I'm not sure what the implication for a study like this is, but at least you got some great qualitative data. "Amateur fighter pilot ignores orders, listens to the voices in his head and slaughters thousands." That was quite the brilliant response to your question.
There is also the Star Wars according to a 3 year-old.
This is fairly interesting.
I'm curious why Badger3k thinks "the question asks for a movie"--as far as I can tell, it looks like it's just "How does Star Wars end?" But maybe I'm just one of those "stupid people." :-)
I'm in the 18-22 age group, and oddly enough, I think I would have answered this question differently depending on how it was written. This survey used written responses, correct? For me, if it asked "How does Star Wars end?", I would probably have described the end of [i]Return of the Jedi[/i]. However, had the question been "How does [i]Star Wars[/i] end?", I think I would have described the ending to [i]A New Hope[/i]. For me, italicizing it makes it refer to the specific movie, while the non-italicized version is for me the Star Wars Movie Saga as a whole.
...But maybe I'm just over-analyzing.
Great Poll. I like to believe that it does not end personally, which is why the Expanded Universe is great.
"It does not end!"
This would have to be my answer too. The series has kept going in comics, novels, cartoons, and (oh how I hope) perhaps a live action series someday.
It's a bit like Batman in that there will always be new additions to the mythology...unlike Batman, the story is a bit more fixed, no one hits a "reset" button on the plot with every new release/medium.
Now if you ask specifically how the "movie" or "movies" end, then that's a different question. ;)
I would have answered "It does not end" or written in something to the effect that it's still being told. Without knowing the question I'd have asked, "Are you talking about A New Hope or the film stories or the Star Wars universe?"
I mean, it's like asking, "When does Batman end?" and then not giving any follow up; of course you're going to get a range of answers. I'm 35, technically I saw it in the theater when it came out, I was four, but still. Of your 40-49 year olds, how many are Star Wars fans and how many have ONLY seen the 1977 movie? How many saw all three movies and still said Episode IV was the end? How many have seen all six movies? How many have read any comics or books?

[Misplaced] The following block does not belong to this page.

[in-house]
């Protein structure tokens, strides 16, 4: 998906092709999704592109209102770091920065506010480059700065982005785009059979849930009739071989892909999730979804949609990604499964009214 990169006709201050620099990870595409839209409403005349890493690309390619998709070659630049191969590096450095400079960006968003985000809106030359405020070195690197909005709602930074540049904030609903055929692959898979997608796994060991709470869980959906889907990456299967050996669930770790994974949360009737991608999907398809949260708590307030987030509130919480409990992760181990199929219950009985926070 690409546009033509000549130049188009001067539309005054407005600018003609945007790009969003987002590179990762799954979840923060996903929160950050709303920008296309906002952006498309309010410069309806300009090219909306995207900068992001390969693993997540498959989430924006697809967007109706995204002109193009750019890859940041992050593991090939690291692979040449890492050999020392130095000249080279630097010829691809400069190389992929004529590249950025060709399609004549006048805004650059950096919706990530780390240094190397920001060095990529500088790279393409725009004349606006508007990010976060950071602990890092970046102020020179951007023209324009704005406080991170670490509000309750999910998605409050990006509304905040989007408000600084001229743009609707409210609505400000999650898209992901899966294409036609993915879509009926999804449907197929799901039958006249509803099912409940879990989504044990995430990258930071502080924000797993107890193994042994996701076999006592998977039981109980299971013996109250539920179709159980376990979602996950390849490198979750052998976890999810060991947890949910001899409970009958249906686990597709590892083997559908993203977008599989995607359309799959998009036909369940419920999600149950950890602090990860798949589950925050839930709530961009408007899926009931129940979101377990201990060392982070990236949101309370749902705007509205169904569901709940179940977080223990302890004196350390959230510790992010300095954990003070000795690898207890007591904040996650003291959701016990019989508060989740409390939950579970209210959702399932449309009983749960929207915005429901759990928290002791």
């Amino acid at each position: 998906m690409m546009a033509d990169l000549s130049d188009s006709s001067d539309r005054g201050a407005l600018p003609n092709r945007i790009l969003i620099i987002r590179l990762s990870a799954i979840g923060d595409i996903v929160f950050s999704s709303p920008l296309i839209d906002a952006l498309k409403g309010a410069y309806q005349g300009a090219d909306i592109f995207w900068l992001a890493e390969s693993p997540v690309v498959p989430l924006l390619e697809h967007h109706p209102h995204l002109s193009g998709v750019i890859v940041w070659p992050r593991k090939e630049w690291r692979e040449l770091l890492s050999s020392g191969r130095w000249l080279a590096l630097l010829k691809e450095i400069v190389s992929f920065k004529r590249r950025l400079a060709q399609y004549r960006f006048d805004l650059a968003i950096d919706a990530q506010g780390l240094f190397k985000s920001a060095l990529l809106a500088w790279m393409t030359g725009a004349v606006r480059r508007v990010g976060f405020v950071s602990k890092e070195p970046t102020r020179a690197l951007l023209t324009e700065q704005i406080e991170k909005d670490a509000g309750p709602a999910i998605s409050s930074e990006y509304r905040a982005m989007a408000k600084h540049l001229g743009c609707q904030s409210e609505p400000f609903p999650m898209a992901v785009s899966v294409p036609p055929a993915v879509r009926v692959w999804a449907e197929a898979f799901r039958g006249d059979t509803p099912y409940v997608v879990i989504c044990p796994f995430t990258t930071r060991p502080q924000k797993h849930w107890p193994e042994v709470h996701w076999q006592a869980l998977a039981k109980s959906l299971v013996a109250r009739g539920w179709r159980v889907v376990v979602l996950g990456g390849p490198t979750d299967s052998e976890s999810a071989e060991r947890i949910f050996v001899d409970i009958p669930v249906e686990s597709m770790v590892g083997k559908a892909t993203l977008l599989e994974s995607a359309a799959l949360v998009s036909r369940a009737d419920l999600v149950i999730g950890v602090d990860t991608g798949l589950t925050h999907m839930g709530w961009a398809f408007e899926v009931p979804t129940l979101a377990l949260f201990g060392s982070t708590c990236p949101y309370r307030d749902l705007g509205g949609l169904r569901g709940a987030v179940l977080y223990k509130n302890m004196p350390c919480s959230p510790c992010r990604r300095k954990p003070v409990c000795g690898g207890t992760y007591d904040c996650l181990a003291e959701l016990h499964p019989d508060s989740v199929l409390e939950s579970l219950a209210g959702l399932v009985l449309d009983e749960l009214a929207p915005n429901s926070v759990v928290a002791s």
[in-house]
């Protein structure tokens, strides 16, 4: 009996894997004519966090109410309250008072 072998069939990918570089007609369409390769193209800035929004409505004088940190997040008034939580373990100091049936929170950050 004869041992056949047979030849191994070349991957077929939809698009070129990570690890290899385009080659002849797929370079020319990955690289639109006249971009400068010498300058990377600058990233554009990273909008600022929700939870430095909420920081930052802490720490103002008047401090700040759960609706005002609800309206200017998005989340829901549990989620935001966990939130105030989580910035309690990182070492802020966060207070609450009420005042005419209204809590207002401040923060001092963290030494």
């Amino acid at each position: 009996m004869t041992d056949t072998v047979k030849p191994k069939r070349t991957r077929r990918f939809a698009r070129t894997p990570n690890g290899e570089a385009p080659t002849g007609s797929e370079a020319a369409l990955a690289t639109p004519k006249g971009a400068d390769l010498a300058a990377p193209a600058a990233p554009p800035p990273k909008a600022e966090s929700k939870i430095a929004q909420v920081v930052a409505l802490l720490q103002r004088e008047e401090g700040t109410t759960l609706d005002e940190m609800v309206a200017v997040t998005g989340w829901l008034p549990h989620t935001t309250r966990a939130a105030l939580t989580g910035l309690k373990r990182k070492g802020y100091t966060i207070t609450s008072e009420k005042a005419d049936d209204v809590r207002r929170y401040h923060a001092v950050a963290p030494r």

I'm going to have to read more Casual Friday's Studies. :)
why does "chewbacca doesn't receive a medal" (and the like) not get included in the episode IV results?
Okay, it ends when Anakin solo it's kiled and han let's his saber on the Chewie's tribute tree on Kashyyk! XD
no , jk... i think it doesn't end, it can't..! ^^ Its star wars1 it will live for ever! or untill I make my very own "Death Star the third" and kill you all! YOU FR34K5! XD
Interesting question, especially since I'm in Episode IV age range, but think it's Episode VI also (I do see the whole thing as a one long story).
The other two possibilities I could think of:
1) Star Wars III - Revenge of the Sith (last live-action made...so far). Even though it's "chronologically" in the middle, it's the one that answers key questions and completes the cycle.
2) One of the novels - many of them take place after Star Wars VI (into the next generation even). Of course these are being published (so the answer may be never so long as there is revenue to be earned). Kind of like Batman.
Well couldn't we assume that the ends of episode IV and episode VI are so similar that people responding "big explosion + celebration/ceremony" can describe either ?
So there may be a bias in your study her, couldn't it ?
Love your blog anyway !
It doesn't end until they film Star Wars VII, VIII, and IX, just like Lucas originally outlined (reportedly)!
+500! AHAHAHAHA! "When George Lucas decides he has earned enough money" or
"Amateur fighter pilot ignores orders, listens to the voices in his head and slaughters thousands"